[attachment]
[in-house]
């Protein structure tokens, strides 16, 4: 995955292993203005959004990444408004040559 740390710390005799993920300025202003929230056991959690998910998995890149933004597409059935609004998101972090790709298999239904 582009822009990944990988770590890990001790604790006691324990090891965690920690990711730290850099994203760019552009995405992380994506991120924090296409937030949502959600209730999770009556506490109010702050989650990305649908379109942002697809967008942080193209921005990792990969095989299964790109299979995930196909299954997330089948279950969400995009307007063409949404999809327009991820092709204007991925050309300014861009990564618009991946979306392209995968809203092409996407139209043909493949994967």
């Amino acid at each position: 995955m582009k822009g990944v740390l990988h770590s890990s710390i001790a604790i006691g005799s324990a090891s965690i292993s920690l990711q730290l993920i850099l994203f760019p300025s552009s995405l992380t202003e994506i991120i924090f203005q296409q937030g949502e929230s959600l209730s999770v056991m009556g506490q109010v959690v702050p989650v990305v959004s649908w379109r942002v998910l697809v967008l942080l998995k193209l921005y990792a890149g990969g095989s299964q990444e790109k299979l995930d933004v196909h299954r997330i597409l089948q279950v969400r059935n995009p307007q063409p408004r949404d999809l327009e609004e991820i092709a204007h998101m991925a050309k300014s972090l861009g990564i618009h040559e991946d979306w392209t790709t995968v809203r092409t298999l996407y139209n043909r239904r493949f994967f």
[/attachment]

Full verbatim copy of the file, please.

[in-house]
């Protein structure tokens, strides 16, 4: 995955292993203005959004990444408004040559 740390710390005799993920300025202003929230056991959690998910998995890149933004597409059935609004998101972090790709298999239904 582009822009990944990988770590890990001790604790006691324990090891965690920690990711730290850099994203760019552009995405992380994506991120924090296409937030949502959600209730999770009556506490109010702050989650990305649908379109942002697809967008942080193209921005990792990969095989299964790109299979995930196909299954997330089948279950969400995009307007063409949404999809327009991820092709204007991925050309300014861009990564618009991946979306392209995968809203092409996407139209043909493949994967």
């Amino acid at each position: 995955m582009k822009g990944v740390l990988h770590s890990s710390i001790a604790i006691g005799s324990a090891s965690i292993s920690l990711q730290l993920i850099l994203f760019p300025s552009s995405l992380t202003e994506i991120i924090f203005q296409q937030g949502e929230s959600l209730s999770v056991m009556g506490q109010v959690v702050p989650v990305v959004s649908w379109r942002v998910l697809v967008l942080l998995k193209l921005y990792a890149g990969g095989s299964q990444e790109k299979l995930d933004v196909h299954r997330i597409l089948q279950v969400r059935n995009p307007q063409p408004r949404d999809l327009e609004e991820i092709a204007h998101m991925a050309k300014s972090l861009g990564i618009h040559e991946d979306w392209t790709t995968v809203r092409t298999l996407y139209n043909r239904r493949f994967f």